Vernon Frances was born in Sutton on 16/11/1893 and baptised at St Nicholas church on 07/12/1893. His father Stanley Vernon Symondson was a ship broker from London and his mother Jessie Kate Uridge was born in Chailey. Vernon was the eldest of three boys who all went on to have distinguished service careers.
Vernon had a privileged upbringing. In 1901 he and his next youngest brother were staying in Margate with their nurse and by 1911 they were both boarding at Uffingham School. His father had died in 1906 and his mother in 1911.
He entered Sandhurst in 1913 and was posted to the 12th Reserve of Cavalry, attached to the 11th Royal Hussars in 1914. They were based in Aldershot at the time prior to moving to France. Vernon was gazetted as a 2nd Lieutenant in the 13th Battalion the Royal Hussars on 07/07/1914.
This battalion served on the Western Front from December 1914 having returned from India where they had been stationed for the previous ten years. Vernon would have transferred to them in France.
He was injured by a gunshot wound to the right knee and spent 2 days in Millbank Hospital in October 1914 but returned to the front.
He was injured for a second time during 1915 and was returned to the UK being stationed in Aldershot. He was stopped by the police twice for speeding on the same day in early September and somewhat cavalierly said he wasn’t worried about a fine because he could pay it. He was charged with drunken driving in Piccadilly a month later, receiving a hefty fine.
It must be assumed that he returned to the front, but he resigned his commission in August 1916 and joined the Royal Flying Corps.
He announced his engagement to Sybilla (Bella) Morris from Sutton in October 1916 but they never married.
Vernon joined the Royal Naval Air Service on 31/05/1917 and took his flying certificate in Eastbourne on 12/06/1917 flying a Maurice Farman biplane. The picture below right is from his certificate, the one above was taken about ten years earlier.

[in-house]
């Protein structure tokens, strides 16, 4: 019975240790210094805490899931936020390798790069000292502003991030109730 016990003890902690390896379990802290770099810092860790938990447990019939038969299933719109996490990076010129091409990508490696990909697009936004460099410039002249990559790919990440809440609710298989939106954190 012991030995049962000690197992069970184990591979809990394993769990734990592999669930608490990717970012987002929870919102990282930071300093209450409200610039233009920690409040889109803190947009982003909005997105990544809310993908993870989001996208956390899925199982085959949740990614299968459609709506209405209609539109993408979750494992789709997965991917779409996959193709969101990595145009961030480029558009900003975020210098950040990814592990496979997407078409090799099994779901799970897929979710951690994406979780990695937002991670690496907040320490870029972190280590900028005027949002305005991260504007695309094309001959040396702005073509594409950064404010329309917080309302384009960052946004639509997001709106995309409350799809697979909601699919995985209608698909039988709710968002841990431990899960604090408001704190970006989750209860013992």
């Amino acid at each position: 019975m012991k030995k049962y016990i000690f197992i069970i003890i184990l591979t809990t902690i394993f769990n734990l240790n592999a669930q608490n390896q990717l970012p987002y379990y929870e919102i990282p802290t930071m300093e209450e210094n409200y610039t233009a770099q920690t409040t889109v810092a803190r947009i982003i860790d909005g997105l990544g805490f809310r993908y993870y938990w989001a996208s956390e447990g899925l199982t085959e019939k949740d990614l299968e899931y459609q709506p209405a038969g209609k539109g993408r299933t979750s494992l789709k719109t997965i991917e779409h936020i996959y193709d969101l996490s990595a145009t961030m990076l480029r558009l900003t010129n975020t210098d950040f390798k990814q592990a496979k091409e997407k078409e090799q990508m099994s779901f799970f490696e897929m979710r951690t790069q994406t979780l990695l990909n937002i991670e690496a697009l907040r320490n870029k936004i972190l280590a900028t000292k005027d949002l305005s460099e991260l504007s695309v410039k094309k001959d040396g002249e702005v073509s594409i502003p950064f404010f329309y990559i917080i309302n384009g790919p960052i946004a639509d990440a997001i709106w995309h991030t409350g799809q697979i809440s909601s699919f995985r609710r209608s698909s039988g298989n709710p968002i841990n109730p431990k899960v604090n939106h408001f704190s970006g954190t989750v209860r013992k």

Vernon spent two months at Cranwell but failed to graduate at his first attempt and retook the course coming out as a sub Lieutenant. Other courses followed and he was posted, first to the aircraft carrier HMS Pegasus and later to HMS Furious where he joined 5 Group, 210 Squadron in April 1918.
He was gazetted a full Lieutenant in May. He had recurring trouble with his right knee and spent at least two periods in Haslar hospital for treatment during the summer of 1918.
He was then allocated to the pilots’ pool while still part of 210 Squadron in France. They operated as a fighter squadron flying Sopwith Camels.
On a practice flight on 13/11/1918 near the aerodrome at Cambrai he crashed trying to turn at low speed and spun in.
Vernon is buried in the Caudy British Cemetery in plot I D 21. He was entitled to the 1914 Star with clasp for his service in the 13th Hussars, and the War and Victory medals for his service in the RFC and RAF. These were issued by the relevant authorities.
He is remembered on the Roll of Honour at Uppingham, School, the War Memorial in Bromley, the St John sub Castro Memorial and the Lewes War Memorial.
Vernon’s connection to St John sub Castro is through his mother’s family. In 1911 his aunt Eliza Victoria Uridge lived in King Henry’s Road and his uncle James Isidore Uridge, whose son is also remembered on the Memorial, lived in Prince Edward’s Road.